The use of coarser taxonomic resolution in studies ...
|Title||The use of coarser taxonomic resolution in studies of predation on marine sedimentary fauna|
|Author(s)||Pedro A. Quijon, P. V. R. Snelgrove|
|Journal||Journal of Experimental Marine Biology and Ecology|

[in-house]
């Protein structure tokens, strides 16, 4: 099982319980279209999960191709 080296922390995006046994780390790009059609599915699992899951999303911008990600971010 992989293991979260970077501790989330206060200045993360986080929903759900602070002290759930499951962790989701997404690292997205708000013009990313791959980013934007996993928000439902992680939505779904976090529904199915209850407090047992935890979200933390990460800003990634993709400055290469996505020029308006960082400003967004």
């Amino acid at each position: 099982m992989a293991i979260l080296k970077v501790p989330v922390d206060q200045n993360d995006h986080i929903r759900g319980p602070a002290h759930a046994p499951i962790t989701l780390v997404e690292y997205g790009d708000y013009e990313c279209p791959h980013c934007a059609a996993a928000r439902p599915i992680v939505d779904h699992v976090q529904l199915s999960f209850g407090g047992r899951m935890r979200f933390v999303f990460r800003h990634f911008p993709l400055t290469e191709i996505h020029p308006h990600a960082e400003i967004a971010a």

|Abstract||Given the logistical difficulties, cost, and time involved in species-level identifications, several authors have proposed the use of coarser taxonomic resolution (e.g. family, order) in studies of pollution. The use of surrogates instead of species relies on their sufficiency to detect community responses to the pollution gradient without appreciable loss of information. No studies, however, have applied this approach to experimental studies such as community responses to predation disturbance and evaluated the performance of surrogates at the spatial scales typical of experiments. We addressed both problems by analyzing the results of three predation experiments carried out in Bonne Bay, Newfoundland. We pooled species data into coarser taxonomic categories (family to class) and determined whether effects of predation that were evident at the species level were also evident with the use of each coarser surrogate and increasing data transformation. Our results indicate that non-transformed data at the family level represent a reasonable surrogate of species; however, the ability to discriminate between ambient and (predator) manipulated sediments is gradually lost with data transformation and with the pooling of species into coarser taxonomic categories. Successive data transformation indicates that in this system predation plays a strong role oil dominant but not necessarily rare species. Moreover, our results suggest that varying reliability of surrogates precludes the identification of a single general level of taxonomic sufficiency to be used in experimental studies. The use of surrogates, therefore, is suggested only after scrutiny and evaluation, and should be limited to preliminary studies where biodiversity has been well described. (C) 2006 Elsevier B.V. All rights reserved.|
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